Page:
The longer the People accept this imposition of a totalitarian parliamentary bullying, the deeper the divisive anger and the dirtier the legislation.At the risk of redundancy, when you sleep upon your rights, you will awaken without them.
- Written by Floyd Whitley
- Category: NEWS
- Hits: 453
CP-Idaho takes this opportunity to inform our readers that the www.cpidaho.org website is undergoing renovation.and migration to a new server. The work in process will likely require several weeks more, and a steep "learning curve" of new tricks by the old dog who's been responsible for posting and upkeep during the past half decade.
Age of the site architecture more or less forced the renovations. At the end of the work, we trust the new cpidaho.org website will be better functioning. Perhaps this upgrade work could not come at a more inopportune time--we are fast approaching statutory deadlines on presidential primary candidate declarations. And that will precipitate a host of other items of business that must be completed ere we get to the March 10, 2020 primary ballot.
We ask for our readers' temporary indulgence as we kick the tires, turn it over and eye the frame, clean the filters and get this jalopy hot rod safely back on the road.
CP-Idaho will shortly be asking our public for a questions set to be asked of our primary candidates by a table of moderators at the pending presidential debate. We title the event the "Boise Debate" in keeping with the design of the 2016 presidential debate held at Boise Library Auditorium prior to the primary ballot. In truth, this 2020 election year, CP-Idaho is working upon a venue just west of the Canyon-Ada county line.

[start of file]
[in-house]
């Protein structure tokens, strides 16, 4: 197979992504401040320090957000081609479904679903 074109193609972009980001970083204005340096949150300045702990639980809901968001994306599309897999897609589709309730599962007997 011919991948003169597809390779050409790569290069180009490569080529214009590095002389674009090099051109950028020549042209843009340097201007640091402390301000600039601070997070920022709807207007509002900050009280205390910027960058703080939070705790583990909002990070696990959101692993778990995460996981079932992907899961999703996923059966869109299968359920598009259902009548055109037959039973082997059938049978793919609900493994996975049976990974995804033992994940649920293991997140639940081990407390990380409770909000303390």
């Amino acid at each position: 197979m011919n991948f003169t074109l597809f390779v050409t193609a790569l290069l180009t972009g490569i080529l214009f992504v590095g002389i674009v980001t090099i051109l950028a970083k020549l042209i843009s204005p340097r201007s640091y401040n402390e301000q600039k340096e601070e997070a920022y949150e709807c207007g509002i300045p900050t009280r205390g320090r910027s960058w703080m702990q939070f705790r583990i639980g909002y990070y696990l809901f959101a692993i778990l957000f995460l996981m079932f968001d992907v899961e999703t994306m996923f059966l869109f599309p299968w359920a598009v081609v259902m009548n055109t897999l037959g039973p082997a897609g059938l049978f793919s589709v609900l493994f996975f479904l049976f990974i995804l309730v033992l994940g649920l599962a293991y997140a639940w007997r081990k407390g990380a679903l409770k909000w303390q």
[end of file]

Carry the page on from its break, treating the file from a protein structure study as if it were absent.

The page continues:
We realize that this is not strictly "Boise"--and perhaps by styling it so, it will be much to the chagrin of residents that a'way. No harm intended, but the truth is most of the rest of Idaho refers to the entire Metro Area as being "Boise". To be sure, the people up in Sandpoint get it. After all, they're known as "Coeur d'Alene". If it would appease delicate local sensitivities, perhaps we could place an asterisk on the debate venue title, or not.
In any case, be on the lookout for information regarding this upcoming event. Once we firm up the details a tad more (replace pencil with ink), we will post the public information here on our website under construction. Until then, we ask our readers to consider policy questions that they wish to be answered by presidential candidates.
The major dichotomy in the final question set will be Domestic Policy and International Affairs. To demonstrate, Domestic Policy questions could range from public land use management to security and upgrades to the national electricity grid (both subjects of interest in 2016's debate). International Affairs could take in the alphabet list of international trade deals (so-called) to immigration across our borders. And all points between.
Again, please bear with us as we juggle a number of mechanical items in our overhaul of the website. We don't pretend to NASCAR qualifications. But with enough creative welding, maybe we can make a heck of a run at the Demolition Derby.